The most commonly known model that "borrows information" is that of a mixed effects model. This can be analyzed in either the Frequentist or Bayesian setting. The Frequentist method actually has an Empirical Bayes interpretation to it; there's a prior on the mixed effects which, based on $\sigma_R^2$, the variance of the random effects. Rather than setting based on prior information, we estimate it from our data.

On the other hand, from the Bayesian perspective, we are not putting a prior on the mixed effects, but rather they are a mid level parameter. That is, we put a prior on $\sigma_R^2$, which then acts as like a hyper-parameter for the random effects, but it is different than a traditional prior in that the distribution placed on the random effects is not based purely on prior information, but rather a mix of prior information (i.e., prior on $\sigma_R^2$) and the data.

I think it's pretty clear that "borrowing information" is not something purely Bayesian; there are non-Bayesian mixed effects models and these borrow information. However, based on my experience playing around with mixed effects models, I think Bayesian approach to such models is a little more important than some people realize. In particular, in a mixed effect model, one should think that we are estimating $\sigma_R^2$ with, at best, the number of individual subjects we have. So if we have 10 subjects measured 100 times, we are still estimating $\sigma_R^2$ from only 10 subjects. Not only that, but we don't actually even observe the random effects directly, but rather we just have estimates of them that are derived from the data and $\sigma_R$ themselves. So it can be easy to forget just how little information based on the data we actually have to estimate $\sigma_R^2$. The less information in the data, the more important the prior information becomes. If you haven't done so yet, I suggest trying to simulate mixed effects models with only a few subjects. You might be surprised just how unstable the estimates from Frequentist methods are, especially when you add just one or two outliers...and how often does one see real datasets without outliers? I believe this issue is covered in Bayesian Data Analysis by Gelman et al, but sadly I don't think its publicly available so no hyperlink.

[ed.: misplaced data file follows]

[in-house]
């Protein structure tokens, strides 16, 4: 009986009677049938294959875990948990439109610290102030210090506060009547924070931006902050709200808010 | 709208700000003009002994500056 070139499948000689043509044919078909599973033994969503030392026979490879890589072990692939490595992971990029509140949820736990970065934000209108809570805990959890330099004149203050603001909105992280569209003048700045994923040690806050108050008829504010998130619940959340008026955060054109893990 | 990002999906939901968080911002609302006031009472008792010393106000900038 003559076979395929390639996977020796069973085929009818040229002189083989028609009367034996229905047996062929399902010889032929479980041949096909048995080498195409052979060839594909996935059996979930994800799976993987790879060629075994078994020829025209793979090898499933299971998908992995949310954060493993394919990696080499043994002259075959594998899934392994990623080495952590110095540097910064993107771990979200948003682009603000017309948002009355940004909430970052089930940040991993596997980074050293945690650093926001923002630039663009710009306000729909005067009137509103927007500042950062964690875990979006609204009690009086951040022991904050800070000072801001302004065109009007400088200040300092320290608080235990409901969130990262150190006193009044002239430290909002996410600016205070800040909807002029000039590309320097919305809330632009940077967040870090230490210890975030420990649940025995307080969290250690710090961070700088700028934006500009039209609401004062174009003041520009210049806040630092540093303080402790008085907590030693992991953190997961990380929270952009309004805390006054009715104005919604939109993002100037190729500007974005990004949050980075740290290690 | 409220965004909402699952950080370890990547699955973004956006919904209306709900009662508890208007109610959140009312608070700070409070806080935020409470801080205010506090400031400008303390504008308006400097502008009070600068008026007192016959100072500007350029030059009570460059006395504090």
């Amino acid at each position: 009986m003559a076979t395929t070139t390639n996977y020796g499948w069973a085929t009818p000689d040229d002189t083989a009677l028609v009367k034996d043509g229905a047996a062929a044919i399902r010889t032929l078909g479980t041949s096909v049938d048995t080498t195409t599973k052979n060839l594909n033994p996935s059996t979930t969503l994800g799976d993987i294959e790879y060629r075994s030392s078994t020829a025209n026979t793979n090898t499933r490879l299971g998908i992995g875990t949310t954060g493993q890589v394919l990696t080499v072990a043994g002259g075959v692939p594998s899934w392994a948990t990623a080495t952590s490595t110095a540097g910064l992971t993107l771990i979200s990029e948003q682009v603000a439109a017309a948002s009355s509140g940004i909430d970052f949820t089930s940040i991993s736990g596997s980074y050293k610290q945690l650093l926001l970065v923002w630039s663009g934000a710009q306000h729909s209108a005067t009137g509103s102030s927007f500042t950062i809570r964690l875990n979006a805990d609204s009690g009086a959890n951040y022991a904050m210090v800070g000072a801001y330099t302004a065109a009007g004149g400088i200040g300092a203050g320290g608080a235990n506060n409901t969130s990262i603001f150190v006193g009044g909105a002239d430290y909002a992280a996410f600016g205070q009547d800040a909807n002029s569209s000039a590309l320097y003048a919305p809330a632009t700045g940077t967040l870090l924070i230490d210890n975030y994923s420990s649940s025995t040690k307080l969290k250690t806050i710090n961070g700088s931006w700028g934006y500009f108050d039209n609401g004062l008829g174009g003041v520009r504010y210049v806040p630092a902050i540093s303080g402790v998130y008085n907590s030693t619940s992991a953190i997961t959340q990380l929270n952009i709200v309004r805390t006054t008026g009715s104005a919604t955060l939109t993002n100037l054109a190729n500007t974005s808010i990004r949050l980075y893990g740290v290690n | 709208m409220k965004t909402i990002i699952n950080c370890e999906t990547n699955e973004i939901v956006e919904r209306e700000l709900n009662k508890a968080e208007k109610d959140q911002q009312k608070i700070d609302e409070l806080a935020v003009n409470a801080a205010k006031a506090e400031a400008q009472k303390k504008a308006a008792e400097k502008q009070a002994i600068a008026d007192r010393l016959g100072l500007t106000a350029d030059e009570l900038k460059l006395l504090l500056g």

Finally, multilevel modeling is not just mixed effects, although they are the most common. Any model in which parameters are influenced not just by priors and data, but also other unknown parameters can be called a multilevel model. Of course, this is a very flexible set of models, but can written up from scratch and fit with a minimal amount of work using tools like Stan, NIMBLE, JAGS, etc. To this extent, I'm not sure I would say multilevel modeling is "hype"; basically, you can write up any model that can be represented as a Directed Acyclic Graph and fit it immediately (assuming it has a reasonable run time, that is). This gives a whole lot more power and potential creativity than traditional choices (i.e., regression model packages) yet does not require one to build an entire R package from scratch just to fit a new type of model.